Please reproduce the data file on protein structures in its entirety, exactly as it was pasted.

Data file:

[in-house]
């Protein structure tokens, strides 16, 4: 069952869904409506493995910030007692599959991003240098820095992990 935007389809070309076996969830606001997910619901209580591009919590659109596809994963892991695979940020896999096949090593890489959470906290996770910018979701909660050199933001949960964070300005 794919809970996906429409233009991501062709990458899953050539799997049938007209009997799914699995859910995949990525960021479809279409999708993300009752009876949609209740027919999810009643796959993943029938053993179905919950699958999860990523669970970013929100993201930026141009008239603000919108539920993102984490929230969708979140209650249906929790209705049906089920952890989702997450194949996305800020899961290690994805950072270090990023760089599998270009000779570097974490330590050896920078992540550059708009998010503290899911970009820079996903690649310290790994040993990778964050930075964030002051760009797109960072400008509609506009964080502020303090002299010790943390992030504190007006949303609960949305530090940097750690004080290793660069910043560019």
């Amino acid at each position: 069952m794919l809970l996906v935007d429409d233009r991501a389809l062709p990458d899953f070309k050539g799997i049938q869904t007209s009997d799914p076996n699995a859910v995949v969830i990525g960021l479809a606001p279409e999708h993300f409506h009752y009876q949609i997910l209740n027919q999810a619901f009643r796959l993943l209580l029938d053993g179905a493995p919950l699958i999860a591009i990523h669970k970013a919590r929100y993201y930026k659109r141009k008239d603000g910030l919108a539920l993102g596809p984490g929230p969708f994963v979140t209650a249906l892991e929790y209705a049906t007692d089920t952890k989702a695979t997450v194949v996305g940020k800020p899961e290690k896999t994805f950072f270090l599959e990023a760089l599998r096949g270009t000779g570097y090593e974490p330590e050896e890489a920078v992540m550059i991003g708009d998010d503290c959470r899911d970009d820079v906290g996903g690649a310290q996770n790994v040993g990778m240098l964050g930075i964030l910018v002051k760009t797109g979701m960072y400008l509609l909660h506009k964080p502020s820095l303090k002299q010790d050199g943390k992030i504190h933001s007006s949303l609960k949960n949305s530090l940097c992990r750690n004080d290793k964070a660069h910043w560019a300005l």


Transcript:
[in-house]
């Protein structure tokens, strides 16, 4: 069952869904409506493995910030007692599959991003240098820095992990 935007389809070309076996969830606001997910619901209580591009919590659109596809994963892991695979940020896999096949090593890489959470906290996770910018979701909660050199933001949960964070300005 794919809970996906429409233009991501062709990458899953050539799997049938007209009997799914699995859910995949990525960021479809279409999708993300009752009876949609209740027919999810009643796959993943029938053993179905919950699958999860990523669970970013929100993201930026141009008239603000919108539920993102984490929230969708979140209650249906929790209705049906089920952890989702997450194949996305800020899961290690994805950072270090990023760089599998270009000779570097974490330590050896920078992540550059708009998010503290899911970009820079996903690649310290790994040993990778964050930075964030002051760009797109960072400008509609506009964080502020303090002299010790943390992030504190007006949303609960949305530090940097750690004080290793660069910043560019």
């Amino acid at each position: 069952m794919l809970l996906v935007d429409d233009r991501a389809l062709p990458d899953f070309k050539g799997i049938q869904t007209s009997d799914p076996n699995a859910v995949v969830i990525g960021l479809a606001p279409e999708h993300f409506h009752y009876q949609i997910l209740n027919q999810a619901f009643r796959l993943l209580l029938d053993g179905a493995p919950l699958i999860a591009i990523h669970k970013a919590r929100y993201y930026k659109r141009k008239d603000g910030l919108a539920l993102g596809p984490g929230p969708f994963v979140t209650a249906l892991e929790y209705a049906t007692d089920t952890k989702a695979t997450v194949v996305g940020k800020p899961e290690k896999t994805f950072f270090l599959e990023a760089l599998r096949g270009t000779g570097y090593e974490p330590e050896e890489a920078v992540m550059i991003g708009d998010d503290c959470r899911d970009d820079v906290g996903g690649a310290q996770n790994v040993g990778m240098l964050g930075i964030l910018v002051k760009t797109g979701m960072y400008l509609l909660h506009k964080p502020s820095l303090k002299q010790d050199g943390k992030i504190h933001s007006s949303l609960k949960n949305s530090l940097c992990r750690n004080d290793k964070a660069h910043w560019a300005l």